Author Tags: Poetry
George Sipos was born in Budapest and raised in London, Ontario. For more than 25 years he was the leading bookseller in Prince George where he operated Mosquito Books while also teaching at the local college. He left the book trade in 2005 to become manager of the Prince George Symphony. That year he also released his first book of poetry, Anything But The Moon (Goose Lane Editions, 2005), nominated for the Dorothy Livesay Prize. He subsequently took a job as executive director of ArtSpring, a performing arts centre on Salt Spring Island, and released his second collection, The Glassblowers (Goose Lane, 2009) as well as The Geography of Arrival (Gaspereau, 2010).
In The Geography of Arrival, George Sipos revisits the city of London, Ontario, where his family settled after immigrating to Canada from Hungary in 1957. It was shortlisted for the 2011 Charles Taylor Prize for Literary Non-Fiction. Divided into short chapters, each related to a different local landmark, the book depicts the world through the eyes of a boy getting the hang of North American culture, and of an adolescent finding his way in the larger world. This book was tentatively entitled London Landmarks.
Moving chronologically, Sipos traces his interior, personal geography across the particular landscape of 1960s' London. After his family settles in a downtown apartment, there is the baffling discovery of a plastic hockey-player figurine in the cereal box and the theories he and his father develop to explain it. Sipos shares his fear of opening his eyes underwater at swimming lessons, his first subway ride on a trip to Toronto, and his early love of public speaking, fencing and choral singing. He tries to live-trap a rabbit in the park, recalls the year the fall-out shelter stole the show from the All-Electric Dream Home at the exhibition, and savours the joy of public skating at the outdoor rink on Elliott Street. In one of the book’s most absorbing passages, a teenaged Sipos guides his stage-frightened priest through the first service after the changes to the Mass brought about by the Second Vatican Council.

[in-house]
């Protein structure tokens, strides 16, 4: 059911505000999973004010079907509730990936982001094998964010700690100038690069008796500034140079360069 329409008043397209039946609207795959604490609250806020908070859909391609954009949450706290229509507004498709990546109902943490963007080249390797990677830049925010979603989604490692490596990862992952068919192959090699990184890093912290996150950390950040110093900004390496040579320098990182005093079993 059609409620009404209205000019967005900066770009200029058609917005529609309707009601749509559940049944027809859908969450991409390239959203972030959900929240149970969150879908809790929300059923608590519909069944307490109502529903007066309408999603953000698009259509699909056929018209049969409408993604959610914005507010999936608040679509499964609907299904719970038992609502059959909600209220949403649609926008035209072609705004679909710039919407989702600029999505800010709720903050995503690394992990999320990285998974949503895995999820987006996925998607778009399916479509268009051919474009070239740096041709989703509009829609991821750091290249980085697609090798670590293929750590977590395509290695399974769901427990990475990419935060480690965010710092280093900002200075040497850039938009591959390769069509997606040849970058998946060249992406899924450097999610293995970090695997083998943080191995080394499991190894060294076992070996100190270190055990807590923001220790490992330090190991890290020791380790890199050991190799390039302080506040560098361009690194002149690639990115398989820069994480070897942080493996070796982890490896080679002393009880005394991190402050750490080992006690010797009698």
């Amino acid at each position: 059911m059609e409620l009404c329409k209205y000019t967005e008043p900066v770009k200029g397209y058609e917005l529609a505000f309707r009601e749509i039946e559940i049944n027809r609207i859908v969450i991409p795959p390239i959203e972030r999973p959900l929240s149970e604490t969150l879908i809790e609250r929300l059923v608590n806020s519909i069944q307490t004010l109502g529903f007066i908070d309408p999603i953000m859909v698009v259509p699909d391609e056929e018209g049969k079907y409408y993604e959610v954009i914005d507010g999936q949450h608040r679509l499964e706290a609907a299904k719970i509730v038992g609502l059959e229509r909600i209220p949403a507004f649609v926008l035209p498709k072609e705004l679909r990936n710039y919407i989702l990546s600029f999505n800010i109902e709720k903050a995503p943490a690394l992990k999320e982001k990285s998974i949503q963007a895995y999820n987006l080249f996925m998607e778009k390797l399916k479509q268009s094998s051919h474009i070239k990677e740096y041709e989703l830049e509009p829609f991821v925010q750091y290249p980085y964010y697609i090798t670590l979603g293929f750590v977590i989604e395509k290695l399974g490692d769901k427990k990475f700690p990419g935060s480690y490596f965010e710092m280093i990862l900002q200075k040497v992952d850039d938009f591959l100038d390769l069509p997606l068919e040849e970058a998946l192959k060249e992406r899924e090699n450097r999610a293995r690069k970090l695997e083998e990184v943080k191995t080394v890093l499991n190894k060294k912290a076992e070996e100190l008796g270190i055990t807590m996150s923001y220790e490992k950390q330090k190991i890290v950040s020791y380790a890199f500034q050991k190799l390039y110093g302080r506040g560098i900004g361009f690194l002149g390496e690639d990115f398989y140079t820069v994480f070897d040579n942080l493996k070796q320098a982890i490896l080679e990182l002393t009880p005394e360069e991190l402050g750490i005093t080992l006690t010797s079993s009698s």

“A few years ago,” says Sipos, “someone I knew moved to London, Ontario, the place where I had grown up in the late 50s and early 60s. She was totally new to the city and I set out to write her a series of letters describing certain streets and buildings and neighbourhoods as I remembered them, knowing of course that this was bound to be a false guide to anything that might still be there. The wrecker’s ball (or memory, which is much the same thing) had
probably assured that whatever I wrote would
be more fictitious than not. As it turned out, our correspondence didn’t get very far, but by then the project of writing about certain landmarks was started in my mind. Over the next several years I came back to this unreliable geography and continued to write what ultimately became a nominal guide book. What it’s a guide to is not so clear. The London of the mid-twentieth century? Maybe. A particular protagonist’s coming of age? Maybe. An album of snapshots of how a person grows into a mental and aesthetic and even scientific self? Perhaps.”
Anything But The Moon (Goose Lane Editions, 2005) 0-86492-427-5
The Glassblowers (Goose Lane, 2009)
The Geography of Arrival (Gaspereau, 2010) $25.95 9781554470808
Anything but the Moon (Goose Lane $17.95)
Friends who are authors in the northern B.C. literary scene told George Sipos the greatest excitement for any new author is having that first book arrive at your door, holding it for the first time. He’s not so sure about that.